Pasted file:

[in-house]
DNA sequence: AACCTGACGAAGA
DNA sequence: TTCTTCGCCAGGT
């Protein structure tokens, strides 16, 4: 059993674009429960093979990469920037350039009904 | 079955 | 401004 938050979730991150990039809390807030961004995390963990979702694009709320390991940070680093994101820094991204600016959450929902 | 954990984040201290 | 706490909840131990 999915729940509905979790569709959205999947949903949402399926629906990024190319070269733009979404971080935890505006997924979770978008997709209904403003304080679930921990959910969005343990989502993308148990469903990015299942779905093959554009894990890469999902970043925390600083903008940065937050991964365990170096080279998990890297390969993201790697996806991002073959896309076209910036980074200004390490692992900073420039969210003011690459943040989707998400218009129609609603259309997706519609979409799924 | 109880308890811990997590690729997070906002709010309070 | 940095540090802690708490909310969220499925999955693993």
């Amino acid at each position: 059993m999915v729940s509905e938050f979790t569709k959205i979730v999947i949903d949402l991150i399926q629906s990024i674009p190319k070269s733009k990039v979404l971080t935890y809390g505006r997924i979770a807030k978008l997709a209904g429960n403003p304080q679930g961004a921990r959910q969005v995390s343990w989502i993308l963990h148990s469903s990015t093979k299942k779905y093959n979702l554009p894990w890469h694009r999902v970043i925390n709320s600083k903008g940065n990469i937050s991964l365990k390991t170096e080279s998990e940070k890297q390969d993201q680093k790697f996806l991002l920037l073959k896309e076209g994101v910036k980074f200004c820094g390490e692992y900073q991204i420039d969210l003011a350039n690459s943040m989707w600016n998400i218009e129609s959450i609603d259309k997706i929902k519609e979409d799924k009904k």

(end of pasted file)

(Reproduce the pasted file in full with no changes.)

[in-house]
DNA sequence: AACCTGACGAAGA
DNA sequence: TTCTTCGCCAGGT
């Protein structure tokens, strides 16, 4: 059993674009429960093979990469920037350039009904 | 079955 | 401004 938050979730991150990039809390807030961004995390963990979702694009709320390991940070680093994101820094991204600016959450929902 | 954990984040201290 | 706490909840131990 999915729940509905979790569709959205999947949903949402399926629906990024190319070269733009979404971080935890505006997924979770978008997709209904403003304080679930921990959910969005343990989502993308148990469903990015299942779905093959554009894990890469999902970043925390600083903008940065937050991964365990170096080279998990890297390969993201790697996806991002073959896309076209910036980074200004390490692992900073420039969210003011690459943040989707998400218009129609609603259309997706519609979409799924 | 109880308890811990997590690729997070906002709010309070 | 940095540090802690708490909310969220499925999955693993």
């Amino acid at each position: 059993m999915v729940s509905e938050f979790t569709k959205i979730v999947i949903d949402l991150i399926q629906s990024i674009p190319k070269s733009k990039v979404l971080t935890y809390g505006r997924i979770a807030k978008l997709a209904g429960n403003p304080q679930g961004a921990r959910q969005v995390s343990w989502i993308l963990h148990s469903s990015t093979k299942k779905y093959n979702l554009p894990w890469h694009r999902v970043i925390n709320s600083k903008g940065n990469i937050s991964l365990k390991t170096e080279s998990e940070k890297q390969d993201q680093k790697f996806l991002l920037l073959k896309e076209g994101v910036k980074f200004c820094g390490e692992y900073q991204i420039d969210l003011a350039n690459s943040m989707w600016n998400i218009e129609s959450i609603d259309k997706i929902k519609e979409d799924k009904k």